The park also contained a large butterfly enclosure with unfortunately pretty elusive inhabitants. Despite this, they can’t resist a spot of banana though, so I did capture one of the residents:

On our way out, we had the chance to take a photo with one of the parrot residents. We naturally both jumped at the chance. Out of familial respect I’ll refrain from posting the ‘scared face’ photo. She claims it was because the parrot was sliding down her arm. Yeah right!

Birded up, and onto the falls. Top tip: If there are massive lines when you first come, forget about buying a ticket and then queuing twice, just take yourself over to the bird park. By the time we returned the queues had all but gone. Ideal. They were replaced with sporadic massive cloudbursts, but you can’t have everything!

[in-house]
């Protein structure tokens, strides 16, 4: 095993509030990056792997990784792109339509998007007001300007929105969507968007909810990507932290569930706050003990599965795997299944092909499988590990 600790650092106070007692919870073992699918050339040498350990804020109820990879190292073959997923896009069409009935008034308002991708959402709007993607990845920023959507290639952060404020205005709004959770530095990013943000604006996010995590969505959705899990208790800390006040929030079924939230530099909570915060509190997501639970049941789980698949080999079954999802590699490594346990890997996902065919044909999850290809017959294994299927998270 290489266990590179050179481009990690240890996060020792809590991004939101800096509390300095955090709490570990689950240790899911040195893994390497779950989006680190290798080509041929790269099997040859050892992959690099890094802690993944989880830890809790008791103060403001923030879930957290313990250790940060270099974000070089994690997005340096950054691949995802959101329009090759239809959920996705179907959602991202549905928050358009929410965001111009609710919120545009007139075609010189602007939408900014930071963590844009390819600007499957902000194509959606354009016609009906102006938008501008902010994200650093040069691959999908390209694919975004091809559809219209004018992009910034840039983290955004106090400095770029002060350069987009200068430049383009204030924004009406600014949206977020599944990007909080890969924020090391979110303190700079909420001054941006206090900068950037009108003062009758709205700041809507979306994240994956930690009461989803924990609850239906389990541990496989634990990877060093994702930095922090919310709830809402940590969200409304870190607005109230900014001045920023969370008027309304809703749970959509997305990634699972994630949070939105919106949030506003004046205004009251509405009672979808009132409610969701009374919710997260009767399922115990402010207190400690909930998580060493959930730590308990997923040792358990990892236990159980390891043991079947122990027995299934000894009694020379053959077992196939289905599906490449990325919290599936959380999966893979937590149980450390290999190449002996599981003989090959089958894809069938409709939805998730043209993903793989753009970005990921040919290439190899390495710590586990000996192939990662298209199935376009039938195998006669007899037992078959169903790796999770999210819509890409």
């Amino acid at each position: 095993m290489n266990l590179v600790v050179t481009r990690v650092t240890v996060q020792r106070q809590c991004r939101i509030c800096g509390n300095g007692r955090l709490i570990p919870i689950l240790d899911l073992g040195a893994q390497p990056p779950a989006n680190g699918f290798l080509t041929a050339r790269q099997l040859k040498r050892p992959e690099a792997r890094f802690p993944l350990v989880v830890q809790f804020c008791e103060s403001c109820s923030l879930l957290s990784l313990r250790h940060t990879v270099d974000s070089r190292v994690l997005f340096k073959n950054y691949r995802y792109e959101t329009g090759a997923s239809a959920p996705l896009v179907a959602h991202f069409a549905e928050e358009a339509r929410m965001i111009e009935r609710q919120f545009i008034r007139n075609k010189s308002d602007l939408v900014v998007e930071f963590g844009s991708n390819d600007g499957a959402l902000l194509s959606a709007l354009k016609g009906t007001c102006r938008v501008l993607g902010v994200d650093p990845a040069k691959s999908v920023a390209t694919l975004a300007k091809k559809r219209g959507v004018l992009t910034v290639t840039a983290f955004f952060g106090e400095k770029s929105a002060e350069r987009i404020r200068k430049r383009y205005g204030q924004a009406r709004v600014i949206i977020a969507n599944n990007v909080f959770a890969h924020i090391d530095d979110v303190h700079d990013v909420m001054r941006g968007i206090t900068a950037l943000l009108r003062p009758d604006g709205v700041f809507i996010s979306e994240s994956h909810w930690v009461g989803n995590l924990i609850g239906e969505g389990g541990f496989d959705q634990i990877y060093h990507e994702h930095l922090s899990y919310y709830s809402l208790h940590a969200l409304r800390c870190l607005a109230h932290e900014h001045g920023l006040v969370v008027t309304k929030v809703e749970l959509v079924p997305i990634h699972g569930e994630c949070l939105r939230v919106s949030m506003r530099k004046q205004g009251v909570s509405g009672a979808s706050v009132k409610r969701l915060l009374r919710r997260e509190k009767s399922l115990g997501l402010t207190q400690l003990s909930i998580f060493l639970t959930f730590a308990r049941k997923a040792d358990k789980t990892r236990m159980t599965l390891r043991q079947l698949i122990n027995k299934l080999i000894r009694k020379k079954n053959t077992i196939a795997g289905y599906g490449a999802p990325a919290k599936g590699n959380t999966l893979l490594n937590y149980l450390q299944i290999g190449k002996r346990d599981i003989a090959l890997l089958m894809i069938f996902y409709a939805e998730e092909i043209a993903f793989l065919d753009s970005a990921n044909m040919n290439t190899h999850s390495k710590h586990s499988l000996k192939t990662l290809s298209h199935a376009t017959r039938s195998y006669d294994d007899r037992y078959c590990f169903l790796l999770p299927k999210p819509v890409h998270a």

The Brazilian side gives a better visual overview of the falls, for sure. There’s lots of debate about which is the ‘best’ side which, to my estimation, is nonsense. There’s loads to see on both sides. Definitely do both though, otherwise you’re seeing half the picture. The photo above shows the landing stage for Isla San Martin on the Argentine side. Atmosphere-wise I prefer the Argentine side. The Brazilian side just feels like more of a procession along short paths, whereas the Argentine side leaves you free to roam the trails as you wish. The Argentine side also features fewer large, sharp-elbowed Brazilian families!

However, you do get very, very close to the falls on this side:

There’s also plenty of wildlife provided, as I found last time, that you get to the lizards before horrible grannies come along and poke them with sticks back into the jungle.